GAO, panel find inadequate inspection of foreign cargo

The Homeland Security Department is not adequately inspecting cargo and containers headed for the United States from foreign seaports, according to Government Accountability Office findings released Wednesday and a separate Senate panel investigation.

Two GAO reports and a 20-month congressional investigation into the department's efforts to secure cargo and containers found that it is inspecting less than 1 percent of containers overseas and 17.5 percent of high-risk cargo.

Also, the department has certified importers for expedited inspections without a thorough validation of their supply chain security. And technology to screen cargo and containers at ports overseas are "untested" and of "unknown quality," said the panel in a release announcing the findings.

"Ensuring the security of our global supply chain is critical to homeland security since maritime trade accounts for over 25 percent of the U.S. [gross domestic product] and many experts believe that terrorists are likely to exploit the inherent vulnerabilities of the global supply chain for their nefarious purposes," said Sen. Norm Coleman, R-Minn., who chairs the Senate Homeland Security and Governmental Affairs Investigations Subcommittee, which conducted the investigation.

The GAO, U.S. Customs Commissioner Robert Bonner and former Homeland Security officials are slated to testify Thursday about the issue before the subcommittee.

After the Sept. 11, 2001, terrorist attacks, the department started two international programs to secure shipments entering the country without adversely affecting the flow of commerce.

Companies belonging to the Customs-Trade Partnership Against Terrorism program voluntarily work with the department to bolster security of their goods in exchange for expedited inspections. C-TPAT importers are seven times less likely to undergo inspections of their cargo, according to a release by the subcommittee.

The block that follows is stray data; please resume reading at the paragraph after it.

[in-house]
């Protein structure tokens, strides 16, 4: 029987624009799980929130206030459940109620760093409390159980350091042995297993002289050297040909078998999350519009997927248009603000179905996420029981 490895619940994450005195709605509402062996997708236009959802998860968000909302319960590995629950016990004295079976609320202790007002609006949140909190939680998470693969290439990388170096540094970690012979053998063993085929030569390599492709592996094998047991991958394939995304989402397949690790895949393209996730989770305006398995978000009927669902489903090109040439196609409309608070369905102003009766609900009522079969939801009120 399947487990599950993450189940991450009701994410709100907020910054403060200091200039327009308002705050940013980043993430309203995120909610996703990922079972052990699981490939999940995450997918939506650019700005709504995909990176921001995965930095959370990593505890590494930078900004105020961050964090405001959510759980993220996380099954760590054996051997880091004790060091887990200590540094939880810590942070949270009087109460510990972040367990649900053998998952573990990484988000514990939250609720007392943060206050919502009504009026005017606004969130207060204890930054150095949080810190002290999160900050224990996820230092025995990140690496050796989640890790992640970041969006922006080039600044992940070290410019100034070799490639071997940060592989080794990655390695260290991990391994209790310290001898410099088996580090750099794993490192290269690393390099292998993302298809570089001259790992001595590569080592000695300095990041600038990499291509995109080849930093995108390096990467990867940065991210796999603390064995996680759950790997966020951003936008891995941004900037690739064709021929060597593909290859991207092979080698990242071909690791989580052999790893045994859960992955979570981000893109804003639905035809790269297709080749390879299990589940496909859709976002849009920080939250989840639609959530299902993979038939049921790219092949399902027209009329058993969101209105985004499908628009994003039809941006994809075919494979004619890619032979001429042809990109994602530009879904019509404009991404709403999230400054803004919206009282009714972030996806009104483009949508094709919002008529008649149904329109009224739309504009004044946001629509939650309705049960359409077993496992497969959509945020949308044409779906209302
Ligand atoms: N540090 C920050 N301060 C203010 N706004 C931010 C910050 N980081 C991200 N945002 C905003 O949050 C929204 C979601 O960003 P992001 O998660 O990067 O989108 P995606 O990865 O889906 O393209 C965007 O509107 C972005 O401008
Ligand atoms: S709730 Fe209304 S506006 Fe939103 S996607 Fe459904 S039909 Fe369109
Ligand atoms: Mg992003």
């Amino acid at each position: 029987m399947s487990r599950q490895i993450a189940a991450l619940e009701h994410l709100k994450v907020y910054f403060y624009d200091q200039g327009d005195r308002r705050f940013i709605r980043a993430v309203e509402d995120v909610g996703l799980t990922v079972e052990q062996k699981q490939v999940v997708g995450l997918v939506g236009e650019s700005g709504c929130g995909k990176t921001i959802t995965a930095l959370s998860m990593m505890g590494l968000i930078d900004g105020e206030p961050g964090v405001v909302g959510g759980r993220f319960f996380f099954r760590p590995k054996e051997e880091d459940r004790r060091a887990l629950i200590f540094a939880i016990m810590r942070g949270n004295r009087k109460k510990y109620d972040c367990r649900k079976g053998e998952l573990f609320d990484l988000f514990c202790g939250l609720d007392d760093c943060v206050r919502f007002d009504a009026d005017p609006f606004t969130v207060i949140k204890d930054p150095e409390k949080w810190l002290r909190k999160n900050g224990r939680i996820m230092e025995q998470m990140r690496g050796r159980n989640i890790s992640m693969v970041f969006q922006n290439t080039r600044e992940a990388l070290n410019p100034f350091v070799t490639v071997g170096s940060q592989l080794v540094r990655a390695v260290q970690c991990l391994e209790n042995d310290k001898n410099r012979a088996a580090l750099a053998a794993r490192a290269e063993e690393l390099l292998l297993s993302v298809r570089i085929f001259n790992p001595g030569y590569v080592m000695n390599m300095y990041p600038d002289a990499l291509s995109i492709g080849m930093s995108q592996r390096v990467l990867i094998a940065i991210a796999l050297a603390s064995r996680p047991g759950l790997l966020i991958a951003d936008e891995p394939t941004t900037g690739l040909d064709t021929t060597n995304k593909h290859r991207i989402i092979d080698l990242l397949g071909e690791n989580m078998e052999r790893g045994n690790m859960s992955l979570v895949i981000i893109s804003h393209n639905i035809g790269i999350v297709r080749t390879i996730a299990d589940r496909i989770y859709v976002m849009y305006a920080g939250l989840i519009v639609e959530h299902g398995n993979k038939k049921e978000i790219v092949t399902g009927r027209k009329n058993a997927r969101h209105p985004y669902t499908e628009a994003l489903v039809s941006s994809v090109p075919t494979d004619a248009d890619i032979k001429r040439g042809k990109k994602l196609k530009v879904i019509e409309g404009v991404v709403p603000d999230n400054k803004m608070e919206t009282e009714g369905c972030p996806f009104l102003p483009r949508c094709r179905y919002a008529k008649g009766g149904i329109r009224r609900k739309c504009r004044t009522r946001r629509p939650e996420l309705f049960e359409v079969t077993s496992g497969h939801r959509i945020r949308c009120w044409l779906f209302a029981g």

The second program, Container Security Initiative, enables U.S. officials to inspect high-risk containers at foreign ports before the ship departs for U.S. ports. The officials have deployed detection equipment in 36 foreign ports, but GAO found the department has "limited assurance that the equipment in use can successfully detect all" weapons of mass destruction.

House Energy and Commerce ranking member John Dingell, D-Mich., Wednesday criticized the department for failing to meet expectations.

"The commissioner of Customs has assured us repeatedly that they have in place a 'layer-in-depth' system to protect the nation from terrorists using shipping containers to smuggle WMDs into the U.S." Dingell said. "Yet each time we peel back a layer we find there is less than promised."

The GAO recommended the department bolster its process for validating importers by establishing performance measures, goals and adequate internal controls to manage the program. For the container security program, the GAO recommended the department draft technical requirements for the detection equipment overseas.

The Investigations Subcommittee plans to hold follow-up hearings this fall to review the department's progress in implementing GAO's recommendations.

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